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Hunk o'steel


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At the ABANA conference last month, there were folks selling all kinds of stuff. Tools, equipment, finished pieces, doo-dads, everything you could imagine (if it had something to do with metalwork) was somewhere for sale.

So what did I buy? A hunk of steel. W-2 steel to be specific.

This measures about 2" x 2" x 14" and weighs 20.2 pounds.

 

Hunk of W-2.JPG

Hunk of W-2 (2).JPG

 

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Joshua ,

 

That is interesting..it looks like an ingot...I am curious if it is solid or gassy..do you know anything about the source.

 

Jan

Yes, it is an ingot, and it is very solid. The source is one of the most interesting bladesmiths I know, Ray Rybar.

Ray is known for his ability to weave pictures and Biblical verses into his Damascus.

Ray used to work in the steel mill industry a long time ago in Pennsylvania. When the mill he was working at closed its doors and everyone was taking tools and equipment, Ray went up to the offices and emptied the filing cabinets of all the steel recipes and formulae. Ray has become disgruntled with what passes for modern W-2 and 1095 steels because they simply do not perform the way he remembers from back in the old days. He has access to a testing lab and the optical emission spectrometry equipment, necessary to determine the elemental composition. The steels we are buying from typical source retailers, vary so much between runs that it's almost impossible to get consistent quality and product.

Recently, Ray has taken these old recipes and run limited production quantities of 1095 and W-2. He has given the target data and the acceptable tolerances to the mill. When the production run is complete, he sends a few random ingots out for spectral analysis. The mill is producing what Ray wants and he is selling some of what he has produced. This 20 pound block cost me $250. Well worth the money I think.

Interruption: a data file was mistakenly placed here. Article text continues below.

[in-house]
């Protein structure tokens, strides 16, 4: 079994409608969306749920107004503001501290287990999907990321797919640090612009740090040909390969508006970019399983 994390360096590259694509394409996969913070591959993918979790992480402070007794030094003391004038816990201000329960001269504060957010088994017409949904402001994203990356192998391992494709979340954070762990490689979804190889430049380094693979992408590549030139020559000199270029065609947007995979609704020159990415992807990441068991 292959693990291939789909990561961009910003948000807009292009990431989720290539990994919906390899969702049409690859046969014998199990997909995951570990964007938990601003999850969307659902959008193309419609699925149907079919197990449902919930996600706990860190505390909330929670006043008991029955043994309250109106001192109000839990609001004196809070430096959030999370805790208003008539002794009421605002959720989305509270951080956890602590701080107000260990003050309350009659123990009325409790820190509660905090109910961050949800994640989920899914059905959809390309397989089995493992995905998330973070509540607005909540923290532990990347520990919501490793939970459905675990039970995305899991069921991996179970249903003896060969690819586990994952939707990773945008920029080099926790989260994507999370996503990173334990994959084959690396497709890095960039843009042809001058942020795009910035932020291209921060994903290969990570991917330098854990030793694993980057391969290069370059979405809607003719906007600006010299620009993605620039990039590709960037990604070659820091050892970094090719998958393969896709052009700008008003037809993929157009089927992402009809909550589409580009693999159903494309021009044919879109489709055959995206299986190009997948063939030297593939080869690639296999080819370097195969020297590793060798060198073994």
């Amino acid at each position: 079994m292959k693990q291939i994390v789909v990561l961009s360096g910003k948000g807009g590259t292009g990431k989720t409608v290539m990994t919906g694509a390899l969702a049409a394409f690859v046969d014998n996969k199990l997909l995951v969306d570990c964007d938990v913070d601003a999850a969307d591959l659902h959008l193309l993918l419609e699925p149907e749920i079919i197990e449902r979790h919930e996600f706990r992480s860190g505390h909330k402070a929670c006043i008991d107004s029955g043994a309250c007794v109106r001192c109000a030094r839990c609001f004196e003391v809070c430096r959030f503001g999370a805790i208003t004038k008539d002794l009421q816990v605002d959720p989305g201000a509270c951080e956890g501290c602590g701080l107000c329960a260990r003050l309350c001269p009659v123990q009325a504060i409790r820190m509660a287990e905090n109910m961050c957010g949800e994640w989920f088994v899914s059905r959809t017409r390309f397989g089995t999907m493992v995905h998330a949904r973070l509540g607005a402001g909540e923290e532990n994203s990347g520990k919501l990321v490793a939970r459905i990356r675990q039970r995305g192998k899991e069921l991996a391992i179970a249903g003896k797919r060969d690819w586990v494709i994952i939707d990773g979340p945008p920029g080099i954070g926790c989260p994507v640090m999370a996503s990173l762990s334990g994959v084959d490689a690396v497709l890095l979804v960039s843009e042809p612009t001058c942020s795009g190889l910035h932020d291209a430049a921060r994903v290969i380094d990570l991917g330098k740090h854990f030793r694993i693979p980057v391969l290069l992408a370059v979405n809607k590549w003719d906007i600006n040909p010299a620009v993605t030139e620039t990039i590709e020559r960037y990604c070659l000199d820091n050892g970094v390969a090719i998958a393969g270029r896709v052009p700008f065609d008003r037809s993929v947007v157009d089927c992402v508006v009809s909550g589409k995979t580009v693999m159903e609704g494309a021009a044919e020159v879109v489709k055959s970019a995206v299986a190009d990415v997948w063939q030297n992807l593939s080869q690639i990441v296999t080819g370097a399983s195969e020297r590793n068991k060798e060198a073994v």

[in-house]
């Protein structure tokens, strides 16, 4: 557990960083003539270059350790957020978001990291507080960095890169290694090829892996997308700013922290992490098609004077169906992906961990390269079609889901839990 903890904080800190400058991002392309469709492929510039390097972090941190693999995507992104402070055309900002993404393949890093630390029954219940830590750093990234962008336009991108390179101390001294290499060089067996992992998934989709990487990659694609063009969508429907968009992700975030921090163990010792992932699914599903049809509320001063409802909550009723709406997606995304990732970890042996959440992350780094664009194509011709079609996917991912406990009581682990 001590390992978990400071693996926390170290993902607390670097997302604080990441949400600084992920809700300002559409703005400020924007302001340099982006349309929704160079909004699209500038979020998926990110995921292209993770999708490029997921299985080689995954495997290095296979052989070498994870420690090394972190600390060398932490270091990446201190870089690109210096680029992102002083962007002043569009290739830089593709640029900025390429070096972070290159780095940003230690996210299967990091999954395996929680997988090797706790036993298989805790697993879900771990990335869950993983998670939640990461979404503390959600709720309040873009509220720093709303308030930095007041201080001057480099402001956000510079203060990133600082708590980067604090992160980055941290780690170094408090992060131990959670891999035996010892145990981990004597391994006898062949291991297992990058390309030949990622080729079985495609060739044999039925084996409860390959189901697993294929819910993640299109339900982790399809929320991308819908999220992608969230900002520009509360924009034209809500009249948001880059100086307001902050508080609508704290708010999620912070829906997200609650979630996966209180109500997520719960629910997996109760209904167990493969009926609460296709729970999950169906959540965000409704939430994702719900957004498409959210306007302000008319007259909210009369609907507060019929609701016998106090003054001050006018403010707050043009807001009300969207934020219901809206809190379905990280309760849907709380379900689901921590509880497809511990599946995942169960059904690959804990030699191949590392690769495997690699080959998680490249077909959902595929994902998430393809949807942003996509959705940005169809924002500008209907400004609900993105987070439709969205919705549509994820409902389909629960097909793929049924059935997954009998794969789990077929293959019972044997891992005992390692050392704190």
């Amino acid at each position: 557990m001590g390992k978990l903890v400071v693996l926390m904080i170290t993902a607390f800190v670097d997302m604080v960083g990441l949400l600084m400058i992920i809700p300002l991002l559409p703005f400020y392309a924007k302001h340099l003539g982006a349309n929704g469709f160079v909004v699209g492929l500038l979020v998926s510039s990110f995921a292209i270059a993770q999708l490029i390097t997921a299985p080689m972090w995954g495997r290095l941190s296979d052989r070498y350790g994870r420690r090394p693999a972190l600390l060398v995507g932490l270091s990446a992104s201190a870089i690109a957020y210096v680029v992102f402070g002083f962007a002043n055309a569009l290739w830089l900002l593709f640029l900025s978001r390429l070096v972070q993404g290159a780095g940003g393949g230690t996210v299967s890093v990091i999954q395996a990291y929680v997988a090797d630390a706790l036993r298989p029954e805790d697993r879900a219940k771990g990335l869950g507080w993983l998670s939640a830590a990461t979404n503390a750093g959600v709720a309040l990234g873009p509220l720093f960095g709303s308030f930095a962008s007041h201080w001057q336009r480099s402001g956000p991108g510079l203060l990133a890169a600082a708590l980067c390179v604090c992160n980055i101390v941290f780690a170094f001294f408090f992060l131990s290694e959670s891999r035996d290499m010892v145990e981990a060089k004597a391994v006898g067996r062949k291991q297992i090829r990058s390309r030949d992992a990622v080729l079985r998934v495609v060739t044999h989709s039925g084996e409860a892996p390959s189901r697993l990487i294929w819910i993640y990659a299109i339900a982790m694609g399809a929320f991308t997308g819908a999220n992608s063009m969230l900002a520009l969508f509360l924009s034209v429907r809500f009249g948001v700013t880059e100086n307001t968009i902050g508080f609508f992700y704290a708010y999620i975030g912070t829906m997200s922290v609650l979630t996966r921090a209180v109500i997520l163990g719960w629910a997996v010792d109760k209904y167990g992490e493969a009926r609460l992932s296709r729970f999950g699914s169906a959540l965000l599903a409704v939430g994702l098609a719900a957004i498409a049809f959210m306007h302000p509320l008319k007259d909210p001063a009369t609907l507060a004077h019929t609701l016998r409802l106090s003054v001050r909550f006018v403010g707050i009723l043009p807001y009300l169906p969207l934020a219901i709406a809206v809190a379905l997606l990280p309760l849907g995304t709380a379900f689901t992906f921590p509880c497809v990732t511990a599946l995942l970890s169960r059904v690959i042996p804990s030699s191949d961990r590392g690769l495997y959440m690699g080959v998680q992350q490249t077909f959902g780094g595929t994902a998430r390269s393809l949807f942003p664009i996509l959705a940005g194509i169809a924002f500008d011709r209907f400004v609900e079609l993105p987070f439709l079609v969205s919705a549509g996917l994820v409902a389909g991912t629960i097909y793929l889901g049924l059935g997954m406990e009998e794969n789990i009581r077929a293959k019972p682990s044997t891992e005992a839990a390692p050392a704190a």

Sweet, got a project in mind?

Lots of ideas. This is a huge chunk of steel. First things first, I have to forge it down into usable shapes. I'm going out to Hancock's shop later this month and we are going to turn it into some bar stock. I'm thinking a W-2 Rapier might be in my future...........you know, something with a groovy Hamon running down the center. Probably start out with a nice Seax though.....

Edited by Joshua States
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Thanks Joshua

...I would talk to Ray prior to forging that bar (ingot)..he may have some hints as to how to start. I have a blade blank forged in the hamon thread which is probably close in composition to what you have there. I think Ray is onto something but the top of your ingot looks like it was poured when the metal was getting quite cool...does that matter..I don't know.

Jan

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I would cut that into smaller pieces and forge with the handle welded to the ugly top.

Once you cut a section off you can see the condition of the solidification and better judge the ingot.

It appears like the top 30% will be an issue.

 

Ric

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  • 2 weeks later...
  • Um, Sam.....$250 divided by 20.2 lbs = $12.38 per pound. Just sayin' do the math.

OK all you naysayers, check it out.

http://www.bladesmithsforum.com/index.php?showtopic=32964&&p=331319&page=12

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